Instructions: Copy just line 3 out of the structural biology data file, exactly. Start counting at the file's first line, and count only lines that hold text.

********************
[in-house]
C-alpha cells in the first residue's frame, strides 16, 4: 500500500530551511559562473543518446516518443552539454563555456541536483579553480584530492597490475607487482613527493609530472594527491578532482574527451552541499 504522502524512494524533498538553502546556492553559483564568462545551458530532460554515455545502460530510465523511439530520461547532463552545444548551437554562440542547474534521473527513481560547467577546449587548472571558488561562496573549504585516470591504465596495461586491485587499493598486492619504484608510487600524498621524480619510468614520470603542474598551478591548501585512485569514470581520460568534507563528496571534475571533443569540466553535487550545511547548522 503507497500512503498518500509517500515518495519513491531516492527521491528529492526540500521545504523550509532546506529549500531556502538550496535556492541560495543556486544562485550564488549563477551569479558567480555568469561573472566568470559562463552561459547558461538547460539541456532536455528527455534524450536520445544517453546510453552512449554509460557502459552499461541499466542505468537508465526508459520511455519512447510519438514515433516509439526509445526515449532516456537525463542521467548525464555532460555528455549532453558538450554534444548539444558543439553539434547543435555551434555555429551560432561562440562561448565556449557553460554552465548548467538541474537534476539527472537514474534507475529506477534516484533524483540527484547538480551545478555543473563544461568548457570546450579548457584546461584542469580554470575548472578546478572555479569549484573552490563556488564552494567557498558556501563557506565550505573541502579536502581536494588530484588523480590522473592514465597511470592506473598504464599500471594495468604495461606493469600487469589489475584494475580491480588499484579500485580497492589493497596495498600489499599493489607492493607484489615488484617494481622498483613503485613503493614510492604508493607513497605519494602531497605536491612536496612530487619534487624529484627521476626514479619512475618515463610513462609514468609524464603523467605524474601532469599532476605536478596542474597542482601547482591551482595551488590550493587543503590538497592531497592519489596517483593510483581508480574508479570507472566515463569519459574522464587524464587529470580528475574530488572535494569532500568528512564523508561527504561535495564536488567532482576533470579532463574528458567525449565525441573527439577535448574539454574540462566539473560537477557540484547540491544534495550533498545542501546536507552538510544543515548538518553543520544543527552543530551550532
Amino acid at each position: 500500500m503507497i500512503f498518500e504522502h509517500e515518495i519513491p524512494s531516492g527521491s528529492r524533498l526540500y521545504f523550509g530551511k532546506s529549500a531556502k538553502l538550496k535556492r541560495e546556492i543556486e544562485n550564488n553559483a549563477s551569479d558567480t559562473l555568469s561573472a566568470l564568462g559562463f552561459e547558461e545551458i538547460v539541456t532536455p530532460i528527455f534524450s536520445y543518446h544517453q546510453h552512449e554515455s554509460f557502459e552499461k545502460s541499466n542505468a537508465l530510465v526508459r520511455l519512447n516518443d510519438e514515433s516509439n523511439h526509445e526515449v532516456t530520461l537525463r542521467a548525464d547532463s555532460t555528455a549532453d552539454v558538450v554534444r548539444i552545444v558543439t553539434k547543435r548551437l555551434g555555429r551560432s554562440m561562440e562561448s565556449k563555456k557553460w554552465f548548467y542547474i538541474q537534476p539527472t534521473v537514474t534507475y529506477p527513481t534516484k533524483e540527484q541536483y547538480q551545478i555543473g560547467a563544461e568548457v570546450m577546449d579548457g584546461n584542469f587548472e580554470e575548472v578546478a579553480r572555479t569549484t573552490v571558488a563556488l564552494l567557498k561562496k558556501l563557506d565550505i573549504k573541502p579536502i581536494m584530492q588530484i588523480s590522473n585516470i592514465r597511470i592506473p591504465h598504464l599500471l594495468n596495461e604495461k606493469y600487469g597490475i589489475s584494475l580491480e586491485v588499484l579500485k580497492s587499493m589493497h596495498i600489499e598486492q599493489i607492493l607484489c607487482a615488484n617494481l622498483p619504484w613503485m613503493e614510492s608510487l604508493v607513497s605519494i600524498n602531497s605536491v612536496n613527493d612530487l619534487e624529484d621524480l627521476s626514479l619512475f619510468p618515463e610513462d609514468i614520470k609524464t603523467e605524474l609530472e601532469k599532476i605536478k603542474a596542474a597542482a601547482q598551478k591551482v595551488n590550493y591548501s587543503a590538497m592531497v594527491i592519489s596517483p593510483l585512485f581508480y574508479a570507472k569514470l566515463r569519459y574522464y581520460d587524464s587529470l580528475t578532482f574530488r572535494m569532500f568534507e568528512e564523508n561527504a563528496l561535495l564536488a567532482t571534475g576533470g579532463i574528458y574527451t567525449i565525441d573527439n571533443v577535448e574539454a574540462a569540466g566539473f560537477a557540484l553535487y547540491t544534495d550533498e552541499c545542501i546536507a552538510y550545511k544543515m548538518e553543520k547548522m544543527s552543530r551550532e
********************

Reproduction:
Amino acid at each position: 500500500m503507497i500512503f498518500e504522502h509517500e515518495i519513491p524512494s531516492g527521491s528529492r524533498l526540500y521545504f523550509g530551511k532546506s529549500a531556502k538553502l538550496k535556492r541560495e546556492i543556486e544562485n550564488n553559483a549563477s551569479d558567480t559562473l555568469s561573472a566568470l564568462g559562463f552561459e547558461e545551458i538547460v539541456t532536455p530532460i528527455f534524450s536520445y543518446h544517453q546510453h552512449e554515455s554509460f557502459e552499461k545502460s541499466n542505468a537508465l530510465v526508459r520511455l519512447n516518443d510519438e514515433s516509439n523511439h526509445e526515449v532516456t530520461l537525463r542521467a548525464d547532463s555532460t555528455a549532453d552539454v558538450v554534444r548539444i552545444v558543439t553539434k547543435r548551437l555551434g555555429r551560432s554562440m561562440e562561448s565556449k563555456k557553460w554552465f548548467y542547474i538541474q537534476p539527472t534521473v537514474t534507475y529506477p527513481t534516484k533524483e540527484q541536483y547538480q551545478i555543473g560547467a563544461e568548457v570546450m577546449d579548457g584546461n584542469f587548472e580554470e575548472v578546478a579553480r572555479t569549484t573552490v571558488a563556488l564552494l567557498k561562496k558556501l563557506d565550505i573549504k573541502p579536502i581536494m584530492q588530484i588523480s590522473n585516470i592514465r597511470i592506473p591504465h598504464l599500471l594495468n596495461e604495461k606493469y600487469g597490475i589489475s584494475l580491480e586491485v588499484l579500485k580497492s587499493m589493497h596495498i600489499e598486492q599493489i607492493l607484489c607487482a615488484n617494481l622498483p619504484w613503485m613503493e614510492s608510487l604508493v607513497s605519494i600524498n602531497s605536491v612536496n613527493d612530487l619534487e624529484d621524480l627521476s626514479l619512475f619510468p618515463e610513462d609514468i614520470k609524464t603523467e605524474l609530472e601532469k599532476i605536478k603542474a596542474a597542482a601547482q598551478k591551482v595551488n590550493y591548501s587543503a590538497m592531497v594527491i592519489s596517483p593510483l585512485f581508480y574508479a570507472k569514470l566515463r569519459y574522464y581520460d587524464s587529470l580528475t578532482f574530488r572535494m569532500f568534507e568528512e564523508n561527504a563528496l561535495l564536488a567532482t571534475g576533470g579532463i574528458y574527451t567525449i565525441d573527439n571533443v577535448e574539454a574540462a569540466g566539473f560537477a557540484l553535487y547540491t544534495d550533498e552541499c545542501i546536507a552538510y550545511k544543515m548538518e553543520k547548522m544543527s552543530r551550532e